Reward enough

Jerry Seinfeld’s “Jerry Before Seinfeld” special on Netflix is a great illustration of what true passion looks like.

Seinfeld returns to the stage at the Comedy Store in New York where he first began his career in 1976 and tells the story of growing up dreaming of doing comedy. He took his first steps at age 20 when he moved to Manhattan from his parents’ house in Long Island because the Comedy Store agreed to let him perform a few nights a week…without pay. As he relates:

“I lived in a little apartment on the West Side. And it was very small. It was just 15 feet square. That is not a joke. You know New York apartments are like that. And I brought my little bed from my room to sleep on. That was all I had. I didn’t care. I wasn’t planning on really gettin’ anywhere doing this, by the way. I just loved it and I wanted to do it.”

Students, seek that feeling from your activities.

Too many students measure the worth of an activity by the purported impact on their college applications. Some go as far as to quit things they enjoy just because they aren’t excelling at levels that will allow them to eventually garner awards or recognition for doing so. And that’s one of the worst effects of college admissions pressure. The constant need to crash activities against the mythical admissions measurement destroys the idea that the joy of participating is reward enough.

I’m not telling you to give up goals. If you have a dream to play college basketball or to earn your black belt or work your way up at your part-time job, chase that dream, especially if the pursuit of it makes you happy.

But not everything needs a projected end result to be worth doing.

In 1976, 20-year-old Jerry Seinfeld wasn’t thinking about how he was going to make a full-time living doing comedy, or how to get on television. He just loved getting on stage to make people laugh, and he leapt at any opportunity to do it. The time on stage and the resulting laughs were reward enough.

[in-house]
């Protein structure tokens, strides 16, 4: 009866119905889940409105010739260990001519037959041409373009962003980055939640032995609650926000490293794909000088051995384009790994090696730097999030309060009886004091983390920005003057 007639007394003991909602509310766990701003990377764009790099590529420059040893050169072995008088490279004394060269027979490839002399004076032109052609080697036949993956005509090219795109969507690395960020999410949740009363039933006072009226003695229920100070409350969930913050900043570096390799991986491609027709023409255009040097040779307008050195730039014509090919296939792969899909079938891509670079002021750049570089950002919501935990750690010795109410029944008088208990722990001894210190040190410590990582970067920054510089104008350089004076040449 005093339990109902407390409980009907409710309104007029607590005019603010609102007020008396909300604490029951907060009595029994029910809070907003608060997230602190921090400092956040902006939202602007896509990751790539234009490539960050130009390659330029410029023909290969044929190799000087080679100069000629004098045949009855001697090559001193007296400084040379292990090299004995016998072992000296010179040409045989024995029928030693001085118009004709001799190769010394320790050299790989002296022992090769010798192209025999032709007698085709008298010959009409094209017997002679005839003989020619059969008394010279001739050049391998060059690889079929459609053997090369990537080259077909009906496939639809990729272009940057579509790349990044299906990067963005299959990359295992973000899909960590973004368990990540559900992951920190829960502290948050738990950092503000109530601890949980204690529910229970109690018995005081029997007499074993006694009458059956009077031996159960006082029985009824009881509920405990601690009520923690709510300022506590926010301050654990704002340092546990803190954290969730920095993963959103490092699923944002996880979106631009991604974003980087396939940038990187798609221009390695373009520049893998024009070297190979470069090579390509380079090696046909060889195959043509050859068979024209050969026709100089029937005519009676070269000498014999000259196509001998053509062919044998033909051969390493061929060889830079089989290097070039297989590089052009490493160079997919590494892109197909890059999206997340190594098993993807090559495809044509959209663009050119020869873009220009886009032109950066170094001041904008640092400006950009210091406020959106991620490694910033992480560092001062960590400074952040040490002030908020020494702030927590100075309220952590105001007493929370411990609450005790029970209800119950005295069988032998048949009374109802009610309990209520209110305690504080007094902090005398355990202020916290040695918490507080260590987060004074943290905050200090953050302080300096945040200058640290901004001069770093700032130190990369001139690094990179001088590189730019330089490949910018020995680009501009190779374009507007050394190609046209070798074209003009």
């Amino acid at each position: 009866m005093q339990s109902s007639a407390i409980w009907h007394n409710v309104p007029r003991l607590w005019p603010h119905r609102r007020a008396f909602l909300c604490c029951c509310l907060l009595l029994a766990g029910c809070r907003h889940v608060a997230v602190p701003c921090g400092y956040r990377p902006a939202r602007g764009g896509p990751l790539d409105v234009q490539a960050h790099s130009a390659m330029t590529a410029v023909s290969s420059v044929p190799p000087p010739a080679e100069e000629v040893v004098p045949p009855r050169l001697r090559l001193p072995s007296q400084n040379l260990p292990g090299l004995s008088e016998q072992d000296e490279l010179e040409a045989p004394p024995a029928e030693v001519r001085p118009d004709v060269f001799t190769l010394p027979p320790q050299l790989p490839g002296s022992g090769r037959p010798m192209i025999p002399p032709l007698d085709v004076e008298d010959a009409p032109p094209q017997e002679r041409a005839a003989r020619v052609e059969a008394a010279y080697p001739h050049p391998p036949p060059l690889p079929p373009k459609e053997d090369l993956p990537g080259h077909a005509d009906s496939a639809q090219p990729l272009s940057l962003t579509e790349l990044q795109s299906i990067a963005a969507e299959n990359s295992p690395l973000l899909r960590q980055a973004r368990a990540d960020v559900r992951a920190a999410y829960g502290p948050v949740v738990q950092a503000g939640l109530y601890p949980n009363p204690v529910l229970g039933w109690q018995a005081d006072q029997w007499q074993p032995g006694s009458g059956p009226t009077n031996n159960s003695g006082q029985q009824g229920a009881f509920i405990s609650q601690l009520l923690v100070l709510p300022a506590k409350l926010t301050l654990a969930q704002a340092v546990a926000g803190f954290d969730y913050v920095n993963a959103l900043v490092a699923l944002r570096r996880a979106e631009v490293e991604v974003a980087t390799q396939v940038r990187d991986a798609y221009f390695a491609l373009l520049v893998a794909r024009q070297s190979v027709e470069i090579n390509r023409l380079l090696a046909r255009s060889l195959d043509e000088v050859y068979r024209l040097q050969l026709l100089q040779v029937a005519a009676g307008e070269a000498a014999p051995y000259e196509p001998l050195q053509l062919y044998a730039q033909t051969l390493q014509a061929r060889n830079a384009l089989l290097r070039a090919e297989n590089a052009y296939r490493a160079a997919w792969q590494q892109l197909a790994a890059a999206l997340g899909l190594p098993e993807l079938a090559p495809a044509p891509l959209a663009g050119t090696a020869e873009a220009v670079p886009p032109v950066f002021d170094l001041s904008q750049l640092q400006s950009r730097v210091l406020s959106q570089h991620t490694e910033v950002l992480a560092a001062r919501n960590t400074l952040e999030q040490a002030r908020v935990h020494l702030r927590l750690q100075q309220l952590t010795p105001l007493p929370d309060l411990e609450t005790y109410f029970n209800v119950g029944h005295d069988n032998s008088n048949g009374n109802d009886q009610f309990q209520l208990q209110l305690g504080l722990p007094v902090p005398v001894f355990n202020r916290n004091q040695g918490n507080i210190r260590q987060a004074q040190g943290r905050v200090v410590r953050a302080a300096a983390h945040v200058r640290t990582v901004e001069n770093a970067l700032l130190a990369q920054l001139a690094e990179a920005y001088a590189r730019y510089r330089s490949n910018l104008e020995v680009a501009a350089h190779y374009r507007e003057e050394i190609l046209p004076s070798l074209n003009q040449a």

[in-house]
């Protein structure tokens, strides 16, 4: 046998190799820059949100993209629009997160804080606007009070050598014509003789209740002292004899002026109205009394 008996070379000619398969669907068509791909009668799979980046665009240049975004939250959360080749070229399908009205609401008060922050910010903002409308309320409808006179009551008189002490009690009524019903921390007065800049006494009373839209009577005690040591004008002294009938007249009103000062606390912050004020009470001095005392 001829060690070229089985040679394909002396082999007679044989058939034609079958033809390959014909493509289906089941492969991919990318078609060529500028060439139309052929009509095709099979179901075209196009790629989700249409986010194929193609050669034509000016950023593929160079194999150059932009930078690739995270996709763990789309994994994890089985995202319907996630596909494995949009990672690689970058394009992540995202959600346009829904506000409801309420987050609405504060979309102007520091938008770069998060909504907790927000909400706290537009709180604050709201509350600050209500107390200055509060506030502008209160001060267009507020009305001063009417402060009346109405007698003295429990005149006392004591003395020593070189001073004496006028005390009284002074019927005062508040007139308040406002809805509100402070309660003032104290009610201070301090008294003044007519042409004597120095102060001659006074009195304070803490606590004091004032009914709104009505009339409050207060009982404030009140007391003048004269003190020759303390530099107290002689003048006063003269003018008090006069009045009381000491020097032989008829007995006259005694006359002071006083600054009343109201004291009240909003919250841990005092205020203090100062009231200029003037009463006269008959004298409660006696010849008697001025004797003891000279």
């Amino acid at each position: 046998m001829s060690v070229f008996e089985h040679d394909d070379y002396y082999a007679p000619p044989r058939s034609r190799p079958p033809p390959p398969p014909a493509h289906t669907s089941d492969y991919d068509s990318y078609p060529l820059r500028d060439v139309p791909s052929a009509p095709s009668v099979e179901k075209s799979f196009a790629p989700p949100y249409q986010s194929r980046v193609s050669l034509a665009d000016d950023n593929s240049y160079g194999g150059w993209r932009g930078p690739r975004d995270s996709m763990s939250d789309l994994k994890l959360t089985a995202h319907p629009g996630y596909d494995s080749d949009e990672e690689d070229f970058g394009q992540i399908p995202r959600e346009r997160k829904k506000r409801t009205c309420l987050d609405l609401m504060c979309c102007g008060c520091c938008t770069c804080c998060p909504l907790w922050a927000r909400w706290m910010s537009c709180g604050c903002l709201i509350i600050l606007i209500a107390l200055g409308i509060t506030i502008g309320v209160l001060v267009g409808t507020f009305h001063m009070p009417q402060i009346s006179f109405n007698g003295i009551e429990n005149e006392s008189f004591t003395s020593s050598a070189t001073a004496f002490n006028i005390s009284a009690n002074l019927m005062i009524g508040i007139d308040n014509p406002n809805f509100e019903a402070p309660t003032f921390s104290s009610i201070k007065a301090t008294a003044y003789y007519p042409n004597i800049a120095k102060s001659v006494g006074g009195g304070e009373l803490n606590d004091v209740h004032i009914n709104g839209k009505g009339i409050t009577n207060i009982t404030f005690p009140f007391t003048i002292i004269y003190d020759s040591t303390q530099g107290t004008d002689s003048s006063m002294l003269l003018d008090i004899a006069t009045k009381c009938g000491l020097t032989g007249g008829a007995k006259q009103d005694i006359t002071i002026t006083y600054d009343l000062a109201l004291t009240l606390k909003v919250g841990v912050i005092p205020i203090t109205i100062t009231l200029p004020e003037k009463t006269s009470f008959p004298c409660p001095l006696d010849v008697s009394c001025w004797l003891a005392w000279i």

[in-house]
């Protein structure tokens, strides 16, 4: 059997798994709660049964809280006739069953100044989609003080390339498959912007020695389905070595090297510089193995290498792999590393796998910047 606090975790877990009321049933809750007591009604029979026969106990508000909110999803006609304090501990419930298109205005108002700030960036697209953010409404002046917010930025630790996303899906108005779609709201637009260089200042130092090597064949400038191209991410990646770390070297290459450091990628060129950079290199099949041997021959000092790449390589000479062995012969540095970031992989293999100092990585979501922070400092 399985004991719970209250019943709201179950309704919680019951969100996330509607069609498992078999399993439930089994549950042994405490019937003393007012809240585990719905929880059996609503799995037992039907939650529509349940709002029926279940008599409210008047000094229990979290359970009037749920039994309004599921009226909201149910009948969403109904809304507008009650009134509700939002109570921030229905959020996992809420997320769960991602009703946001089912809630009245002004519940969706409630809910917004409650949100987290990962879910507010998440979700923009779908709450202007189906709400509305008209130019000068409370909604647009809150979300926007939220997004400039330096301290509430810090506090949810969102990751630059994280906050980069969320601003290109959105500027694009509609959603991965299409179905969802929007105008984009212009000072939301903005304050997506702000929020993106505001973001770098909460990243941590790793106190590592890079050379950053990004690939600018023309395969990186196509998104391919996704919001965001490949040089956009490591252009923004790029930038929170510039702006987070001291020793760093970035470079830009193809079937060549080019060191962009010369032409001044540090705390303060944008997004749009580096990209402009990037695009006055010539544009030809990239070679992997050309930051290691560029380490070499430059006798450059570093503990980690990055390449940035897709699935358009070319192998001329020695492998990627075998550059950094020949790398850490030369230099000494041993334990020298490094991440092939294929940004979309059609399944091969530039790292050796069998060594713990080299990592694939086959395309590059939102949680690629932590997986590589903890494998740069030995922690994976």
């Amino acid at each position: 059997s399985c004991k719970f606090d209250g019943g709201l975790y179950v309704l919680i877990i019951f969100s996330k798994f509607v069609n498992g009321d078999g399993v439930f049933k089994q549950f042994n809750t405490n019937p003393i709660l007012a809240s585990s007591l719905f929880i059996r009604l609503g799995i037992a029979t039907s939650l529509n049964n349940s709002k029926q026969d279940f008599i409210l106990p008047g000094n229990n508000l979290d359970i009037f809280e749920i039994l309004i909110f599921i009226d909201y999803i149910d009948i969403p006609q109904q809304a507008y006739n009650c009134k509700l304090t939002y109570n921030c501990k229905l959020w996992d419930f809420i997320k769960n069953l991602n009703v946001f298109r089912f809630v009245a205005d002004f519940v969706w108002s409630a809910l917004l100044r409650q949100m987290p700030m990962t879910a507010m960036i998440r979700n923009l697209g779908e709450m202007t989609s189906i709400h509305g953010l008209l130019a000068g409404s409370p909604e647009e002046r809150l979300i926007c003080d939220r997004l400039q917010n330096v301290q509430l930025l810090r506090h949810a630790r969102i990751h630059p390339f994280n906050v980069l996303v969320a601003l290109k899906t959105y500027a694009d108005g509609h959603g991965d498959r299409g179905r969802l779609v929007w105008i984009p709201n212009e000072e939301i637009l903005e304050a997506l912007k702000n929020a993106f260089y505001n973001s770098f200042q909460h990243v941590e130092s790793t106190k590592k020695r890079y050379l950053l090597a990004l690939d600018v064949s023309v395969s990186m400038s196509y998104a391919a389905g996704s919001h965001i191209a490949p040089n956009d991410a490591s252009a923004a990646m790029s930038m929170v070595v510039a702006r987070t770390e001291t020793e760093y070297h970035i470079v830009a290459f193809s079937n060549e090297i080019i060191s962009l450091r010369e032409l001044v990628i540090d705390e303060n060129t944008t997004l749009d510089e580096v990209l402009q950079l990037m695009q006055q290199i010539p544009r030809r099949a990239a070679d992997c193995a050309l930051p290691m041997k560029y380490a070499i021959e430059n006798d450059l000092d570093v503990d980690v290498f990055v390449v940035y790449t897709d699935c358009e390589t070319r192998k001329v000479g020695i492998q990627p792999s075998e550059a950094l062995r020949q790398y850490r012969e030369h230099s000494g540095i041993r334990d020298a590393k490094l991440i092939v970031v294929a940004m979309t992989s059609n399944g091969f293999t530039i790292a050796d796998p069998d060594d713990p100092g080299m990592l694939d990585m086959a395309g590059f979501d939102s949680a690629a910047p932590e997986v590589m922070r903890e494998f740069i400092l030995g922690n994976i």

How much joy are you finding in how you spend your time? Not the ways that you think those involvements will help you get into college, but the fulfillment you spend from just doing what you do? The higher on the scale your answer, the more passion you’re fueling and demonstrating.

The best (and often most objectively impressive) things you can do are those where the joy of doing them is reward enough.

Make things better

In the “Nepotism” episode of the iconic workplace comedy The Office, bumbling boss Michael hires his nephew, Luke, to work as an intern. And it’s immediately clear to everyone but Uncle Michael that Luke is not a good addition to the team, as Luke is unable to muster any effort at all to do the job well.

He not only arrives late with the morning coffee, but also orders the wrong drinks for just about everyone.

When asked to rush a shipment of samples to a client, he forgets to complete the job and leaves the shipment in the trunk of his car.

Devoid of initiative, he does nothing until he’s asked to do anything, choosing instead to look at his phone, play games on the computer, aim the laser pointer at people’s heads, etc.

But what’s most frustrating (to both coworkers and Office viewers) is Luke’s attitude. He’s not at all bothered by his mistakes. He makes no effort to apologize or to improve. He takes no pride in his work. He does less than the bare minimum and even that seems taxing to him.

Can you imagine someone like Luke asking for a reference or a letter of recommendation from a supervisor? What could someone on that job possibly point to as an example of Luke’s contribution or potential? The writer would have nothing to work with because Luke did nothing at work.

But the episode can be a good reminder of how much potential there is to contribute in just about any role.

What if Luke had treated that internship like the proving ground it is to show future potential employers what kind of impact he makes?

What if he’d made the effort to do what was asked of him a little better and a little faster than he was expected to?

What if he’d looked around and found ways to contribute beyond what was asked of him, like taking out the garbage or restocking the break room or alerting someone when the supplies were running low?

What if he’d given his boss and his coworkers dozens of examples to cite about why work got a little better when Luke came aboard?

It wouldn’t have made for funny television. But it’s exactly how to approach any worthwhile commitment: exert the effort to make things better.

For more on this, here’s a past post on how to thrive at your part-time job, and another on the value of internships.

Where interest meets action

Cal Newport wrote in How to Be a High School Superstar:

“When admissions officers say they’re looking for students who show ‘passion,’ what they really mean is that they’re looking for the type of student who would appeal to an NPR talk show producer. That is, a student who could sit down and chat about a topic for thirty minutes and hold an educated audience’s rapt attention.”